Julie Blackley, communications manager at iSeeCars.com, a Woburn, Massachusetts–based automotive data and research company that offers guidance to car buyers.
Bottom Line: Here’s how to pick a car or truck that lasts and lasts
A few decades ago, getting 100,000 miles out of a car was an achievement. These days, it’s no longer rare to see an odometer that’s rolled over to 200,000 miles. But while most models on the market are capable of reaching 200,000 miles, some are much more likely to do so than others. When researchers at the auto website iSeeCars.com examined the data, they made some interesting discoveries about which vehicles made it to the 200,000-mile mark most often*…
If you want to buy an automobile that lasts, consider choosing a pickup or SUV. The seven vehicles most likely to last 200,000 miles or more were SUVs. Starting with the most likely to last that long, they are the Ford Expedition…Toyota Sequoia…Chevrolet Suburban…Toyota 4Runner…GMC Yukon XL…Chevrolet Tahoe…and GMC Yukon. And four pickup trucks landed among the next seven vehicles on the list—the Toyota Tacoma…Chevrolet Silverado 1500…Ford F-150…and GMC Sierra 1500. Notably, every SUV but one that made this 200,000-mile list is a large-sized vehicle that was built on a robust truck chassis—unlike most midsize and smaller SUVs and crossovers, which tend to be built on a less sturdy car chassis. (The one SUV to make the 200,000-mile list that wasn’t especially large—the midsize Toyota 4Runner—is also literally built like a truck.)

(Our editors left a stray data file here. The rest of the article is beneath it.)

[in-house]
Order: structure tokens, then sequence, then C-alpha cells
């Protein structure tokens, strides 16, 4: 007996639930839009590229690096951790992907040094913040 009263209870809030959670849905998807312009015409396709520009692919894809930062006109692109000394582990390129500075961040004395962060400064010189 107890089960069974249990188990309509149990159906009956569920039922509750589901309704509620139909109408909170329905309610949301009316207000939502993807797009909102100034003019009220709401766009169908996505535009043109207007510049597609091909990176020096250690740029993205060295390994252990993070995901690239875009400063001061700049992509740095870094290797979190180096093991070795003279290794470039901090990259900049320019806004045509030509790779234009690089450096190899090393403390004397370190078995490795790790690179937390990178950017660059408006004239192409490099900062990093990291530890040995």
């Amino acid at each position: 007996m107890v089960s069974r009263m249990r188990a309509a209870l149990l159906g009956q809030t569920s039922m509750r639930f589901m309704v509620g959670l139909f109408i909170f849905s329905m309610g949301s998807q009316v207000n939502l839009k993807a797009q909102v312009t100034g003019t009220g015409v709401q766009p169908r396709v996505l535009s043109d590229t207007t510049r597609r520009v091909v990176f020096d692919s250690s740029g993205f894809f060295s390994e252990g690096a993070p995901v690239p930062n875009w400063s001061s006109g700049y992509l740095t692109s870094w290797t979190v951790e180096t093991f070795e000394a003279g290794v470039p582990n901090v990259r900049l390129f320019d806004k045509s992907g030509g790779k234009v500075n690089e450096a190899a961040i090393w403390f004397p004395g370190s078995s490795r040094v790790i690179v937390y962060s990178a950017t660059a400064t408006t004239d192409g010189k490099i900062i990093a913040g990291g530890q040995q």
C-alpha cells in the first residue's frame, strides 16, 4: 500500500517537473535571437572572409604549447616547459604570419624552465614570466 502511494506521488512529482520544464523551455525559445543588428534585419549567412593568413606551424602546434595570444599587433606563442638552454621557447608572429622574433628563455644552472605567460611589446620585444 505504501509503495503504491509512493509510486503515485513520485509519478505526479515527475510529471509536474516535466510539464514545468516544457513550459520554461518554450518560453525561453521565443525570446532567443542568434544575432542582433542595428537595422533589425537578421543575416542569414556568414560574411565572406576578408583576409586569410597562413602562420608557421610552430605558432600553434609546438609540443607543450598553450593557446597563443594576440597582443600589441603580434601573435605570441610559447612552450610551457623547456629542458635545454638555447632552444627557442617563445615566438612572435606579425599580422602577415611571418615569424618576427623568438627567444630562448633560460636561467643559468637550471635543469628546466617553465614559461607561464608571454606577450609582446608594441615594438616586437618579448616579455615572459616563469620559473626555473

Lean toward a Toyota or Honda if you don’t want a pickup or large SUV. These Japanese automakers’ reputations for reliability and longevity are well-deserved. Among the 10 car models most likely to last at least 200,000 miles (excluding SUVs, trucks and minivans), half are made by Toyota and Honda. These are the Toyota Avalon full-sized sedan…Honda Accord midsize sedan…Toyota Camry midsize sedan…Toyota Prius compact hybrid…and Honda Civic compact car. Several other Japanese cars just missed the top 10, including the Nissan Maxima and the Subaru Outback and Legacy.